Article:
Pack ‘Em Off?…

6 Jan

This child appreciated her mother's efforts with the packed lunch...

First day back at school.  We were all rather gleeful. Three weeks trapped in British homes in British weather over the festive season is a tad too much familial familiarity for anyone.

Well, after carrying out the usual school-bag search at tea time. I found a letter.  Addressed to me. From the dinner lady (or Lunchtime Fuhrer – or Technician. Or whatever they call them these days). It was with reference to my daughter.  And a dinner-time incident: *

“Just to let you know.  She didn’t drink much of the cooking oil.  We gave her two cups of water straightaway and then she said she didn’t feel very sick anymore after that.

Yes, on the first morning back – I had made a big blooper.  Neither of my kids will drink fruit juice of any kind (no – not because I am on some mission for purified water or something – the odd little blighters will only drink milk, or water from a tap).  Anyway. They don’t like to feel different – so I give them both delicious and FREE tap water (or ‘Corporation Pop’ as dear old Auntie Millie used to call it).   This finest Yorkshire beverage is lovingly siphoned into an old ‘Fruit Shoot’ bottle every morning.

Only this morning I screwed up.  I grabbed what I (foolishly thought) was a full bottle of water already filled by the father of the gang.  ‘Blimey’ I was thinking ‘He’s ahead of the game this morning’….  So I seized the butty box from the fridge and stuffed it into my lassie’s schoolbag.

Turned out that it wasn’t water. It was cooking oil. On our wee self-catering trip away over the New Year, I had been (unusually organised) and had made up a small bottle of cooking oil. In an old Fruit Shoot bottle.  I had even put a big label on it that said ‘COOKING OIL’.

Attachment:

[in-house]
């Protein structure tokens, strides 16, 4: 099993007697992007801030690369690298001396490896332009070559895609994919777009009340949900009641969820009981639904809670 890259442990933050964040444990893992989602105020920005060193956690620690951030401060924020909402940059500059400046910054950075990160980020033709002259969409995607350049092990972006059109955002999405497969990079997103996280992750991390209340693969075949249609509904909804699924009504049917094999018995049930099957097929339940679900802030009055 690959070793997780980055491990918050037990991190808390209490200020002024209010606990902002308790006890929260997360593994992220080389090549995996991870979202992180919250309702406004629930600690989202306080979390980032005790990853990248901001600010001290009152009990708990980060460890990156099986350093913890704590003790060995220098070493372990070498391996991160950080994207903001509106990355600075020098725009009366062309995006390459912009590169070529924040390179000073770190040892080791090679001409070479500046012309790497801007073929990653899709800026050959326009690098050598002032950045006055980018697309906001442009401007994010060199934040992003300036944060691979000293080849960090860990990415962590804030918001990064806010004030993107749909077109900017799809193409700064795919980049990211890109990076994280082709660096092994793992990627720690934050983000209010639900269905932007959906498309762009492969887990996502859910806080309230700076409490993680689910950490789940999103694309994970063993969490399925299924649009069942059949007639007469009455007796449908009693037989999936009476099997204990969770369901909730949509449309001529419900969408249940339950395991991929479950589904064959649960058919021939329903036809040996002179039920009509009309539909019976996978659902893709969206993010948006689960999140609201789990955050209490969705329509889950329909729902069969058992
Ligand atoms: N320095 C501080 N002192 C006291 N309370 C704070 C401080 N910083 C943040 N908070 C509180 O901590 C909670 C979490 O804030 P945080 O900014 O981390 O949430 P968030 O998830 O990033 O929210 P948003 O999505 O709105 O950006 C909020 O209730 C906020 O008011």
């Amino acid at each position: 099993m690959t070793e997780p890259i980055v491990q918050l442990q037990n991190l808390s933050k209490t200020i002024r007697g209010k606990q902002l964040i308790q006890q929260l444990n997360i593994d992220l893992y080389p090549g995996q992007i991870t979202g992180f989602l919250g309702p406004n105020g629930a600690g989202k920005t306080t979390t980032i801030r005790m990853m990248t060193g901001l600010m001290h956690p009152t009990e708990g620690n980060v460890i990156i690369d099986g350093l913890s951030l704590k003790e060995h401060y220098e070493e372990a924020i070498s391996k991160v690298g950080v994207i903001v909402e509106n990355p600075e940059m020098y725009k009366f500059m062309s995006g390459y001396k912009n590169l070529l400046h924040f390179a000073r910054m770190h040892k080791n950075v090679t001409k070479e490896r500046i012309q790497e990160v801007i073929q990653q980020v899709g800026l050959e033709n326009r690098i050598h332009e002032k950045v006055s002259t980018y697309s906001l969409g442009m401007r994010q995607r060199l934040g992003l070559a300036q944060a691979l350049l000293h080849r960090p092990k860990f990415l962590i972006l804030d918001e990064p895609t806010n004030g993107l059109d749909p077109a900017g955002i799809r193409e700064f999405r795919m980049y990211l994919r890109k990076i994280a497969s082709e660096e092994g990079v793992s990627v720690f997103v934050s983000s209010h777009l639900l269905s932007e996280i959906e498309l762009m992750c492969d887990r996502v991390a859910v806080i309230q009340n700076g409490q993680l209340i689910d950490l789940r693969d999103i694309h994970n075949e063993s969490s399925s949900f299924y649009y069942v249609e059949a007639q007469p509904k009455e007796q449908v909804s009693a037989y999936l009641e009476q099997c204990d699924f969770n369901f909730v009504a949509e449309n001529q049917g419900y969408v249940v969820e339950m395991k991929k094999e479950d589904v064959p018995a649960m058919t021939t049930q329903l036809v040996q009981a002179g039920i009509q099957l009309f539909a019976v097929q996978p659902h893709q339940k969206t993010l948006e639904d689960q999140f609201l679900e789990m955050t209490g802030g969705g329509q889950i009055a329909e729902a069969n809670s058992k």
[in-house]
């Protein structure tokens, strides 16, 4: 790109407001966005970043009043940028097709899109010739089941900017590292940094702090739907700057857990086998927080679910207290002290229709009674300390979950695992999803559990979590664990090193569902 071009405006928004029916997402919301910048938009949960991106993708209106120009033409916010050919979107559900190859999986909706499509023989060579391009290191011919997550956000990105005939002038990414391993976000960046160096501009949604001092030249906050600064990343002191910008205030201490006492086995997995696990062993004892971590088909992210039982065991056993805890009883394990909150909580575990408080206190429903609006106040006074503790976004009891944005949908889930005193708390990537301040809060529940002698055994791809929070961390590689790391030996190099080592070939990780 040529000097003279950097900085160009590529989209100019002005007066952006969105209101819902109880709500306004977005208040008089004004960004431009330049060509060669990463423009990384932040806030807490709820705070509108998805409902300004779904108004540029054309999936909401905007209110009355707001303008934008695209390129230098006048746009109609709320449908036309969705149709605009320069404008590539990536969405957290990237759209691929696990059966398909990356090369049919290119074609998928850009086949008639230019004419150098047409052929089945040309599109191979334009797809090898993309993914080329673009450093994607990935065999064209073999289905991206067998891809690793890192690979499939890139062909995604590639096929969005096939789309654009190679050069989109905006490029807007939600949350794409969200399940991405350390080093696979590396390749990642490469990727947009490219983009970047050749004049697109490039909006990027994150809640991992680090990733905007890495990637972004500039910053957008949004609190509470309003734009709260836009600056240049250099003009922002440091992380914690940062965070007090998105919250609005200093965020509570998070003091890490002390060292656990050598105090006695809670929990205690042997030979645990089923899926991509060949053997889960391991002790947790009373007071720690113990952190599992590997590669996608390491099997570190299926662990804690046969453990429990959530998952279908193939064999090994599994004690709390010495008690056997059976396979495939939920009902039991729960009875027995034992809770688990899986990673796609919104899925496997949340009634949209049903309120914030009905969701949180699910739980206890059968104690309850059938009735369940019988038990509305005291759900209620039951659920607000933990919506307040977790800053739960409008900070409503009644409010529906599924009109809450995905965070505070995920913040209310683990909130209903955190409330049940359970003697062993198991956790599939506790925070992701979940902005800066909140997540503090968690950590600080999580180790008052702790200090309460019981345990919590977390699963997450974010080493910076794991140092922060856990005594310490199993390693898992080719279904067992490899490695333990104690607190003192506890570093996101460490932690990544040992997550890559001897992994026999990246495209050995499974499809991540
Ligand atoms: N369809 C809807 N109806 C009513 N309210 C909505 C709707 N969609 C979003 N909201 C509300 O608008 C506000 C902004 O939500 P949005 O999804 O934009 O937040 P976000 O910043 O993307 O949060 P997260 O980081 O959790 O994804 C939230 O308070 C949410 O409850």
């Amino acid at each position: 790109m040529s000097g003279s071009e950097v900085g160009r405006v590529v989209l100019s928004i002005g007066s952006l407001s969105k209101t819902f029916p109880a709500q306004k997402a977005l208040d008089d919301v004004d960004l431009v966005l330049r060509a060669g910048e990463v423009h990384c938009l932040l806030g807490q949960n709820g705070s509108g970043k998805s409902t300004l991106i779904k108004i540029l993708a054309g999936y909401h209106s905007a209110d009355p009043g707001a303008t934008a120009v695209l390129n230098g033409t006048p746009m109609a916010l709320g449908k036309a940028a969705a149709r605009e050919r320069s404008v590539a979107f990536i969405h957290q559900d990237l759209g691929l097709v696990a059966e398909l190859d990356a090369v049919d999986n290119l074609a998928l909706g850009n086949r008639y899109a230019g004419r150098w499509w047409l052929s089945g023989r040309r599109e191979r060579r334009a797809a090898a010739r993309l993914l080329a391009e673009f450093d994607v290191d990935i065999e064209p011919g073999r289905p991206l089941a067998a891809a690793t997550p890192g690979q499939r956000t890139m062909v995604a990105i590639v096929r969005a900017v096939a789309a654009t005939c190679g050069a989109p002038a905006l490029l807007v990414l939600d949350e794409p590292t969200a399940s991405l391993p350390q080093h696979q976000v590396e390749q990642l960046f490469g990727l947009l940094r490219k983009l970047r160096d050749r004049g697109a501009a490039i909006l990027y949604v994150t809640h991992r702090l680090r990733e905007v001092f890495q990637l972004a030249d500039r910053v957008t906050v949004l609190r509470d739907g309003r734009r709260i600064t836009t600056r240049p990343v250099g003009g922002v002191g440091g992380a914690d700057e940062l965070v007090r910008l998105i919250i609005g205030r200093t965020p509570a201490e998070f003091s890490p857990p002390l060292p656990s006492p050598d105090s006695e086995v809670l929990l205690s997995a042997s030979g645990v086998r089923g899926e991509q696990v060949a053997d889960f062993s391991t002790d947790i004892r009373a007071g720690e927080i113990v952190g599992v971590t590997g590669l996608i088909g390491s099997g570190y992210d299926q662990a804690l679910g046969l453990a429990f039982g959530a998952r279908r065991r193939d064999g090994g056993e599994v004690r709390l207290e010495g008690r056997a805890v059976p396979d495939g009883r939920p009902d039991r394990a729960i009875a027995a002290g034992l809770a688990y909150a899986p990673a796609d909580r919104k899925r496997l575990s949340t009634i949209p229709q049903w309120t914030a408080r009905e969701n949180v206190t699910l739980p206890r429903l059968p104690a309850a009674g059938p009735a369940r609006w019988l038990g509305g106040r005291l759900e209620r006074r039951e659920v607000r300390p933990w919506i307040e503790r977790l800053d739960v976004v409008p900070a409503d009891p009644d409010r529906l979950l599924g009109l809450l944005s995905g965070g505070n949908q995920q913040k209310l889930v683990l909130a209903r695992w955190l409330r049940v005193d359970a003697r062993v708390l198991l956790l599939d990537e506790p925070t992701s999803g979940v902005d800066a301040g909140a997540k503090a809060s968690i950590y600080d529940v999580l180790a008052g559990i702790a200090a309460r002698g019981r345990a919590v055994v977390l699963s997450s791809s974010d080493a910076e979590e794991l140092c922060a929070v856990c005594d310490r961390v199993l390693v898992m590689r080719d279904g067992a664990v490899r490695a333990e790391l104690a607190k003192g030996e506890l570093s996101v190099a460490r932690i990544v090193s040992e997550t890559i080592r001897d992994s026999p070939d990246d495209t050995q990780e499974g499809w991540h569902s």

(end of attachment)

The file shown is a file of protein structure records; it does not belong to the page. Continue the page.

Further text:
So who was the daftest brush? Me for grabbing the bottle anyway – regardless of the genius labelling? Or my daughter for drinking the damned thing? (because she CAN read those words now.  But her excuse was ‘I was talking to my friends mummy! We do DO that at dinner-time!!’)

Either way, I confess that I felt rather embarrassed and guilty at making such a bizarre mistake.  But it could have been worse I suppose (like the time when I myself was 7  – at a family ‘do’ – and Auntie Janet ‘forgot’ that she had mixed a whole load of vodka in with a family sized bottle of Coca Cola and all of the adults present kept saying to me ‘Oh stop bloody moaning and being so fussy. Of course things taste different sometimes at other peoples’ houses! Don’t be so ungrateful!’)

After he had managed to stop choking on his Sherbet Dib-Dab (don’t ask) my husband suggested that we write back to the dinner lady, pretending to be offended and telling her that ‘As our daughter was born in Africa, we have always tried to bring her up using the customs and practices that we embraced whilst living there. Consequently our children drink cooking oil on weekdays and at weekends they are allowed beer as a special treat.  So please do not impose your western cultural so-called ‘superior’ values on my  family’s chosen dietary habits. Thank you.’ **